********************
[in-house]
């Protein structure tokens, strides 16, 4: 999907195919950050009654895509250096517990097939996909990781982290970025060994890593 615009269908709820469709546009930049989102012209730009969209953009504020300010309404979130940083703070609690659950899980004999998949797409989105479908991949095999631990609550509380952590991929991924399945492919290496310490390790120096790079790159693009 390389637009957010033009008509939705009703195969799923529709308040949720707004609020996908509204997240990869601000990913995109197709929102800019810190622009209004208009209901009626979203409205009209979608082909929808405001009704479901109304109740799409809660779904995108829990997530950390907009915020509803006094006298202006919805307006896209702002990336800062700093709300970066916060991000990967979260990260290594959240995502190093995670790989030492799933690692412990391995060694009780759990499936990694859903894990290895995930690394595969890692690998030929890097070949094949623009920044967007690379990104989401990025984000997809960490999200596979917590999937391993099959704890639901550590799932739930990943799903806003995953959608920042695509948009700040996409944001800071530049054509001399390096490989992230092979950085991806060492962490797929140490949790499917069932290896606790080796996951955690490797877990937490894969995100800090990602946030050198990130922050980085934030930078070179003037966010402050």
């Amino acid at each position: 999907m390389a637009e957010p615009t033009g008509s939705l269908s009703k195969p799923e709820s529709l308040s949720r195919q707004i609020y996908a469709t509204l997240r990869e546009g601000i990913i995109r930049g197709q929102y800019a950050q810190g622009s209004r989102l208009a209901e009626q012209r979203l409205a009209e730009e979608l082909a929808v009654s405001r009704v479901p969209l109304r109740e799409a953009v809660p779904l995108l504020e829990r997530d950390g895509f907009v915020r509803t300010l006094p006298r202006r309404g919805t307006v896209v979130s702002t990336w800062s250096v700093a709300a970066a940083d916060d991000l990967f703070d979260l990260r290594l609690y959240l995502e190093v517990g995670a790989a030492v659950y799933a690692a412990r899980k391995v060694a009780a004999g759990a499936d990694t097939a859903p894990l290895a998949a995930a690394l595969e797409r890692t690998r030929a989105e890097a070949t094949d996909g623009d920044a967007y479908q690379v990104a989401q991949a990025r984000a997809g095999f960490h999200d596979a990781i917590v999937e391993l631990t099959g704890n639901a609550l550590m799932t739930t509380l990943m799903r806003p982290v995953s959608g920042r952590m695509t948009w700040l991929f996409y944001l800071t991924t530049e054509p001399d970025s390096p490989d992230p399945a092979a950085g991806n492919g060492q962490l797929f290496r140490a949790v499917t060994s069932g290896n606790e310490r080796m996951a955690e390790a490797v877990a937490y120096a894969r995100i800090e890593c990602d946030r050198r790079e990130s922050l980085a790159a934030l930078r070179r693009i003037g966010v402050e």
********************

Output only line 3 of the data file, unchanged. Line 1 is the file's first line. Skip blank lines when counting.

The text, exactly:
């Amino acid at each position: 999907m390389a637009e957010p615009t033009g008509s939705l269908s009703k195969p799923e709820s529709l308040s949720r195919q707004i609020y996908a469709t509204l997240r990869e546009g601000i990913i995109r930049g197709q929102y800019a950050q810190g622009s209004r989102l208009a209901e009626q012209r979203l409205a009209e730009e979608l082909a929808v009654s405001r009704v479901p969209l109304r109740e799409a953009v809660p779904l995108l504020e829990r997530d950390g895509f907009v915020r509803t300010l006094p006298r202006r309404g919805t307006v896209v979130s702002t990336w800062s250096v700093a709300a970066a940083d916060d991000l990967f703070d979260l990260r290594l609690y959240l995502e190093v517990g995670a790989a030492v659950y799933a690692a412990r899980k391995v060694a009780a004999g759990a499936d990694t097939a859903p894990l290895a998949a995930a690394l595969e797409r890692t690998r030929a989105e890097a070949t094949d996909g623009d920044a967007y479908q690379v990104a989401q991949a990025r984000a997809g095999f960490h999200d596979a990781i917590v999937e391993l631990t099959g704890n639901a609550l550590m799932t739930t509380l990943m799903r806003p982290v995953s959608g920042r952590m695509t948009w700040l991929f996409y944001l800071t991924t530049e054509p001399d970025s390096p490989d992230p399945a092979a950085g991806n492919g060492q962490l797929f290496r140490a949790v499917t060994s069932g290896n606790e310490r080796m996951a955690e390790a490797v877990a937490y120096a894969r995100i800090e890593c990602d946030r050198r790079e990130s922050l980085a790159a934030l930078r070179r693009i003037g966010v402050e």